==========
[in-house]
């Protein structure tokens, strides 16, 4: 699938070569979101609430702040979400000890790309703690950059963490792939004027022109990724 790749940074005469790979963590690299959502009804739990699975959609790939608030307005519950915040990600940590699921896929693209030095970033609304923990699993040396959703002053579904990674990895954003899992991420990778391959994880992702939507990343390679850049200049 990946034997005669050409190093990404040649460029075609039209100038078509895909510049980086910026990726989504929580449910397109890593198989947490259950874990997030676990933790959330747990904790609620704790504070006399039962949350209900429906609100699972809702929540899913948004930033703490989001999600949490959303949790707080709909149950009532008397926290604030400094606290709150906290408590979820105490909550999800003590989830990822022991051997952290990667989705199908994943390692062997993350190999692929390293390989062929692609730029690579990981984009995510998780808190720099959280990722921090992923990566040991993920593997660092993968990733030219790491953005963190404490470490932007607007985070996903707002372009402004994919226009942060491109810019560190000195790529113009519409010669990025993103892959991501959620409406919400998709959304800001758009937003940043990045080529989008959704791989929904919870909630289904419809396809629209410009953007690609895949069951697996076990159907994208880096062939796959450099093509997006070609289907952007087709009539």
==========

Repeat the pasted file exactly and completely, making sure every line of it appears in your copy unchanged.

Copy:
[in-house]
């Protein structure tokens, strides 16, 4: 699938070569979101609430702040979400000890790309703690950059963490792939004027022109990724 790749940074005469790979963590690299959502009804739990699975959609790939608030307005519950915040990600940590699921896929693209030095970033609304923990699993040396959703002053579904990674990895954003899992991420990778391959994880992702939507990343390679850049200049 990946034997005669050409190093990404040649460029075609039209100038078509895909510049980086910026990726989504929580449910397109890593198989947490259950874990997030676990933790959330747990904790609620704790504070006399039962949350209900429906609100699972809702929540899913948004930033703490989001999600949490959303949790707080709909149950009532008397926290604030400094606290709150906290408590979820105490909550999800003590989830990822022991051997952290990667989705199908994943390692062997993350190999692929390293390989062929692609730029690579990981984009995510998780808190720099959280990722921090992923990566040991993920593997660092993968990733030219790491953005963190404490470490932007607007985070996903707002372009402004994919226009942060491109810019560190000195790529113009519409010669990025993103892959991501959620409406919400998709959304800001758009937003940043990045080529989008959704791989929904919870909630289904419809396809629209410009953007690609895949069951697996076990159907994208880096062939796959450099093509997006070609289907952007087709009539």